The Runaway Shirt is an adorable and heartwarming story book. It made my Momma heart so very happy when I read it for this review!
Chores & Little Ones
It’s difficult getting chores done with little ones running around at our feet, but it isn’t impossible. I’m pretty sure every Momma has had that moment, or a hundred of them, where they thought of how fast it would be to get something done if their little one would just go play for 10 minutes! Even as an Auntie, I had those moments and babysitting them was rare!
The Runaway Shirt is an adorable reminder for us to take in those moments and enjoy them. All too soon, they will be a thing of the past. All of those little things that caused you to think ‘I’ll never miss this…’ will be long gone and you’ll wish to have them back, if only for a little while. From a Mommy whose lost, I can say with everything in, please take in those moments. Take a deep breathe and appreciate them. Words can never express how much we wanted to have them and how, even years later, we still long for them.
Make A Game Out of Every Chore
In The Runaway Shirt, Mommy is trying to fold clothes but her little one decides to put one on so she’s ‘folds’ him up and the game is set. It’s so sweet and I can imagine in my mind playing such games with little ones.
In awe of that, I decided to come up with and share some game ideas to keep your sanity, share your love and still get your work done. Since the book talked about laundry, I’ll start with it.
Doing Laundry: Teaching Patience & Self Confidence
Children are absolutely thrilled to put clothes in the washer or dryer. If they can reach it, lay a sock on the side of the washer so that you can put the big stuff in. One at a time, they can add the sock or other small item to the dryer while you toss in the big stuff (and bundles of it!). When you are all done, lift them and ask them to check and see if there is anything left? Then have them close the dryer door.
If your little one is old enough to walk (well), send them to put away pieces of clothing individually. As you are folding a piece they can put away, talk to them about how they have to wait for you and be patient, what being patient means, and give them specific praise for doing their best (i.e. It is wonderful how you are sitting nicely while I fold, you are doing a great job. Thank you for waiting patiently!). I realize some we may not want to get wrinkled, so for those bring extra hangers where you are folding. Each time you put something on the hanger, express that you’ve gotten to many hangers, and have them put the hanger away (i.e. oh my, I have gotten an extra hanger, do you think you could put the hanger away and I’ll put this shirt away when we’re all done?). They’ll feel like they are a huge help, building positive self confidence, and you’ll be able to fold a few garments every time they take one away.
Cleaning the Floors: Paying Attention and Following Directions
Nothing more fun than sweeping, mopping and vacuuming right? ha! My little grandson was terrified of the vacuum there for a while. Never a good idea to play chase them with anything like that! Anyway, when cleaning the floors you can (quire dramatically) tell them you need them to help you find dirty spots. Encourage them to look carefully so they won’t miss anything. When they find something, be grateful and jump to that spot. Be careful though, if you encourage them when there isn’t a spot you may inadvertently teach them it’s okay to tell stories and nobody wants that!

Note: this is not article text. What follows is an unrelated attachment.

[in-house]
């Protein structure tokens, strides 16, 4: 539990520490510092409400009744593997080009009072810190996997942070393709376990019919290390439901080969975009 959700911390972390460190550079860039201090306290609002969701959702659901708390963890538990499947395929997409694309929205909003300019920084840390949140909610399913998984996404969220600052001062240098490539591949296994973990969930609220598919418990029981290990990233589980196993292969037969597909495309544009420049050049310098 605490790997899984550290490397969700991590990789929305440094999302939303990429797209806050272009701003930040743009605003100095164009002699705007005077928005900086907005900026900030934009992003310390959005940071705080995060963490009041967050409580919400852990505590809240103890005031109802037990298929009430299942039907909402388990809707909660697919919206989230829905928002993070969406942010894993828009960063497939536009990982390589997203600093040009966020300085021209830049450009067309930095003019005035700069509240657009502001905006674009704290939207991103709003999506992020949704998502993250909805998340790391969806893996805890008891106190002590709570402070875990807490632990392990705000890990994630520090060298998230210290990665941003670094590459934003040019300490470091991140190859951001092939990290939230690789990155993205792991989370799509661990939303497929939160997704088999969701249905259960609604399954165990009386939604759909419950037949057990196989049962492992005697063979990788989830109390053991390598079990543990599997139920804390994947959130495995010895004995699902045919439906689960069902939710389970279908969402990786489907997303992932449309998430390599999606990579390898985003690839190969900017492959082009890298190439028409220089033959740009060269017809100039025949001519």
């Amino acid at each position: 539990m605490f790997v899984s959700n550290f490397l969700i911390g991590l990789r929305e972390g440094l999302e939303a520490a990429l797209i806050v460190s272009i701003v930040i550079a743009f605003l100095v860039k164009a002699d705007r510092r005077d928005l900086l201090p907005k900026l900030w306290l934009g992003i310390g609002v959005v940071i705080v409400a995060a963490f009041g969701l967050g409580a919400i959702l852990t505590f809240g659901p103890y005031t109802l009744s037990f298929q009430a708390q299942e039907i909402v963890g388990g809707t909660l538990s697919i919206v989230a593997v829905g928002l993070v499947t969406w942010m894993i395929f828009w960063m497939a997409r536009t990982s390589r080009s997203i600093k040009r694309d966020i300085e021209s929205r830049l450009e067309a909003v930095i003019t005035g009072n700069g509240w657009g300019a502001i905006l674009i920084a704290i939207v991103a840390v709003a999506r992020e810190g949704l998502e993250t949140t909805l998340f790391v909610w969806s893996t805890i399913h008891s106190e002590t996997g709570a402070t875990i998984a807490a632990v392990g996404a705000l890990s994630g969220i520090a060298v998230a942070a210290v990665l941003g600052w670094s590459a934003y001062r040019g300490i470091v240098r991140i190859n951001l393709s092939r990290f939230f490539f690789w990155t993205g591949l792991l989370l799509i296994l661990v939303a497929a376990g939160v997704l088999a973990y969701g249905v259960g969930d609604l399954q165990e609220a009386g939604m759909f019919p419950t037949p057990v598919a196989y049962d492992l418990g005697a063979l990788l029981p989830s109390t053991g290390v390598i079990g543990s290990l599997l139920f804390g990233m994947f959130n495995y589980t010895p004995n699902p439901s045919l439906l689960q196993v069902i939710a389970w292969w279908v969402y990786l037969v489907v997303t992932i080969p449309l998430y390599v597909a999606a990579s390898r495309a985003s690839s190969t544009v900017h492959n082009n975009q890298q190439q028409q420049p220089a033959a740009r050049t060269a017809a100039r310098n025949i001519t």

You can also have them go check the other rooms, each time they come back ask if they checked a different specific area (i.e. ‘Did you remember to check by the toy box?’ Then, ‘Can you go and make sure please?’). Tell them it’s their job to make sure all the big stuff is out of the way, they can pick up toys or random larger items. Each time you point out a specific item, make sure you mention the color or shape, even if they don’t know them yet. Those neurons are forming new pathways!
Cleaning the Kitchen: Counting & Following Directions
When you are trying to clean the kitchen, that’s probably (for me anyway) the worst time to be bothered. Poor little ones, there’s only so much they can really do in the kitchen! One thing they can do is toss things into the sink or on top of the the counter, depending on age and ability, I recommend spoons and plastic cups!
As you are washing, you can send them into the other rooms (one at a time for obvious reason) to check for dirty dishes. When putting away dishes, they can put things away on lower shelves or, if you are like me and really want to do that super fast, you can tell them you need them to keep count so you don’t run out of *whatever it is you are putting away at the moment*.
Every game will teach manners, as long as you are practicing them (to a Berenstain Bears Forget Their Manners extent!). The
exaggeration enthusiasm encourages children to imitate them at a much faster pace! Correcting yourself, pointing out what you did wrong, is also beneficial for them. They learn that not only is it okay to make mistakes, but also how to correct those mistakes!
Back to the Book
The Runaway Shirt was written by Kathy MacMillan and illustrated by Julia Castano. I absolutely loved the very touching intro, which I will not share for fear of spoiling it. I cannot express how sweet it was, and it’s written for you!
This book is as simple and touching as it’s description. It states: ‘A mother and child transform the chore of laundry into an afternoon of laughter and imagination.’ It is so simple and well worded that you just can’t help but picture yourself in the story with your own little one or grandbaby or niece or nephew. It’s super sweet!
The Runaway Shirt is published by Famillius Books and emphasizes working and playing together! For other fantastic children’s books, please check out our Books & Films Page!